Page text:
By Jesse Stringer
Since 2011, Jane Got a Gun has undergone more production problems than a film would ever hope to. Originally, the film was set to star Natalie Portman, Michael Fassbender & Joel Edgerton with We Need to Talk About Kevin’s Lynne Ramsay directing. Eventually, Michael Fassbender dropped out and Joel Edgerton took his role and the now empty villain role was taken by Jude Law.
The film was set to begin shooting in March of 2013, and on the first day, everyone came to work, except for Lynne Ramsay. Once she officially left the project, cinematographer Darius Khondji and Jude Law followed suit. Within 24 hours of Ramsay’s departure, Gavin O’Connor, director or Warrior, had agreed to take her spot and Bradley Cooper was then brought on to replace Jude Law. Soon after, Bradley Cooper left the project due to scheduling conflicts. Eventually the cast and crew were nailed down and Ewan McGregor was brought in to replace Cooper. Now, one would think after all of this, maybe the producers would put up their white flag and throw in the towel, but somehow the film managed to finish principal photography sometime in 2013. Now nearly three years later, the masses can finally see what this Jane Got a Gun movie is all about. Were all the production problems worth it for what could be an incredible western? The answer is unfortunately a hard “no”.
The film follows Jane (Portman), a woman living in the old west with her husband and daughter. One day her husband arrives home after being shot multiple times and he informs her that “The Bishop Boys”, an infamous outlaw gang, are coming for them; which then leads to a lot of exposition in cheesy flashbacks, a love triangle between Jane, her husband and an old flame played by Joel Edgerton, and let’s not forget the cartoony performance from Ewan McGregor as the leader of the gang out to kill Jane and her husband.
Jane Got a Gun is a complete missed opportunity. It is full of potential but the film uses none of it and instead just settles for being a bland and utterly forgettable western. The cast is strong, the director has proven he can make good films in the past, but for some reason when those elements are thrown into the western genre, things seem to fall apart. This film being bad however, may not entirely be due to the people involved in the making the film, the production problems it faced likely had a hand in this film’s downfall but many other films have undergone problems and managed to become cinematic masterpieces like Apocalypse Now and Blade Runner. It is evident after watching the film that the script is really what keeps this film from being anything better than “meh”.
The script consisted of three writers, Brian Duffield, Anthony Tambakis and Joel Edgerton. Now, that many people working on one script usually ends up with messy results. But interestingly enough, the film isn’t really messy. There is really just nothing to keep this movie interesting at all. Nothing. Virtually none of the characters are developed. The little back story the film offers does not provide any real emotional heft to keep an audience invested. And if that isn’t bad enough, the story itself is completely unoriginal and bland. For a movie titled Jane Got a Gun, you might expect some excitement to occur, but there is really none to be had, and the moments that are supposed to be, aren’t at all. If the script that was used to shoot the movie was the same script Lynne Ramsay read before signing on, that would honestly be surprising. It’s also surprising that such a decent cast would agree to star in this film based on this material.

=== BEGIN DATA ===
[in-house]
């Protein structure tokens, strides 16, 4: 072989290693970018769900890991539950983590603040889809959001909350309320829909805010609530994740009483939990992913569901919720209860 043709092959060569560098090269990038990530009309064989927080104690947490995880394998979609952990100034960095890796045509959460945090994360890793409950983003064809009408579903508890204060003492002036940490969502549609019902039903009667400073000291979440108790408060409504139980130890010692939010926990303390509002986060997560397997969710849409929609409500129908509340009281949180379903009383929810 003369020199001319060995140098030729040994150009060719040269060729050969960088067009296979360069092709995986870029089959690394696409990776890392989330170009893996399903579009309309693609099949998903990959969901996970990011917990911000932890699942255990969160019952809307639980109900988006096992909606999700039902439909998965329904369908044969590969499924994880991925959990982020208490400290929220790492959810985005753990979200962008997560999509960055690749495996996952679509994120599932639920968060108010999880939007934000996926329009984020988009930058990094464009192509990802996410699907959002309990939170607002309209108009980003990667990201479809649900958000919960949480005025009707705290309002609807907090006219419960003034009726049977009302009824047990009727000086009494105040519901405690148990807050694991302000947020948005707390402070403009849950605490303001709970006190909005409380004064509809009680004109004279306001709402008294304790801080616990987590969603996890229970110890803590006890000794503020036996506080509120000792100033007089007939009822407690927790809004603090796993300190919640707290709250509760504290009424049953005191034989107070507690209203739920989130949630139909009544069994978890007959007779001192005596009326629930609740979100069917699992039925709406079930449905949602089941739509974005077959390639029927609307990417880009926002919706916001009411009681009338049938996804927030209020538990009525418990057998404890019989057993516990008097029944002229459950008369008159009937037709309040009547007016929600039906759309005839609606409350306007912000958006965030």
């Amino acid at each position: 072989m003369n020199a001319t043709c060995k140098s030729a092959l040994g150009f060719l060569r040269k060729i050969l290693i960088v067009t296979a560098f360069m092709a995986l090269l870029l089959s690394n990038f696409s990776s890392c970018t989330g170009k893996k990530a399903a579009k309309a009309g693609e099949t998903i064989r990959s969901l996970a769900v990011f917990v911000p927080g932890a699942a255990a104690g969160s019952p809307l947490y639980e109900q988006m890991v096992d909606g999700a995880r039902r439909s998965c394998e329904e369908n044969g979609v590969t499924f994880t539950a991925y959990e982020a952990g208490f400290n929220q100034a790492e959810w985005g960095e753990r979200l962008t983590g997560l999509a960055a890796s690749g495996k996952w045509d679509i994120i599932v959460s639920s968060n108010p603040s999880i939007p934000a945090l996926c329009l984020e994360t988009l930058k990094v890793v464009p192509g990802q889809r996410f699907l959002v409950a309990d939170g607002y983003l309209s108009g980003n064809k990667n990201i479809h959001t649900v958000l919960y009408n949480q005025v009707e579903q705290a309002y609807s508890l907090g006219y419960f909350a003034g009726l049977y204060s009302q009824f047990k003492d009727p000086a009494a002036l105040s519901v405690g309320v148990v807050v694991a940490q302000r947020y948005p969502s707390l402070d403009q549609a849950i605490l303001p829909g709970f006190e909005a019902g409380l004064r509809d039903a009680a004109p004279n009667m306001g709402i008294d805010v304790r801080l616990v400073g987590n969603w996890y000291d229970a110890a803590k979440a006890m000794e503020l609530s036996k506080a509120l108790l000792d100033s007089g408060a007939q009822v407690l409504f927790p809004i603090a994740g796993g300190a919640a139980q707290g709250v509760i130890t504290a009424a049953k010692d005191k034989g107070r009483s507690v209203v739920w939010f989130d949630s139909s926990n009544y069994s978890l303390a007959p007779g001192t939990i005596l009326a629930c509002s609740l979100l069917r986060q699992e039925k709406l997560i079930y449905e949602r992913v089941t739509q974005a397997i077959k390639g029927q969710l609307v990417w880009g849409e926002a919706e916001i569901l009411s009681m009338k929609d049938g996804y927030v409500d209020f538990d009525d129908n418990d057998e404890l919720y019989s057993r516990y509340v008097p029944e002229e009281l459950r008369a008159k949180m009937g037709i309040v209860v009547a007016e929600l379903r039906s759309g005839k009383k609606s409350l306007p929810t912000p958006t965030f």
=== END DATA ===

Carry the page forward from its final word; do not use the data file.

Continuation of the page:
Jane Got a Gun’s main cast have all done great work in the past but this film is definitely not a platform for them to shine, which is a shame. Portman, Edgerton, McGregor and company seem like they were all trying to bring their A-game to this film but there is just nothing in this material to help them shine. None of the performances are strong enough to make the film a more positive experience for the viewer. Natalie Portman’s performance felt very one note, as well as Joel Edgerton’s; however this could again be the fault of the script and not the actor. Ewan McGregor’s villain was one of the least interesting villains in recent film history. His character is just not menacing or intimidating. He tries very hard to bring this character some life and personality but it also unfortunately just doesn’t work. But as stated before, I don’t think the actors are entirely to blame here, the director could have had a hand in this as well, and could have possibly saved the project.
Gavin O’Connor has proven he came make a good film before. He has talent as a director. But he was definitely phoning it in for Jane Got a Gun. The presence of a director feels completely absent in this film. It feels aimless with no real moral message or point that the film is driving toward. There appears to be no effort made on his end to better the film. There are elements that are decent enough though. The cinematography isn’t terrible, the production design is fine, but these elements also truly don’t stand out. Hopefully all of the future ventures from everyone working on this film end up in better shape than this film does.
By the end of Jane Got a Gun, instead of feeling exhilarated or moved in any way, one is left saying “That was a movie”, and that is completely inexcusable. It is not the worst film ever made by any stretch, in fact it is not really poorly made, it is just empty; devoid of any reason for an audience to go out to the cinema and pay their money to see this film. Jane Got a Gun was supposed to be a great film, but had just too many obstacles to make that happen. A film that could have been an Oscar contender ended up with a crummy January release date and a product that audiences have practically already forgotten about. It tried, but failed unfortunately and that is very sad.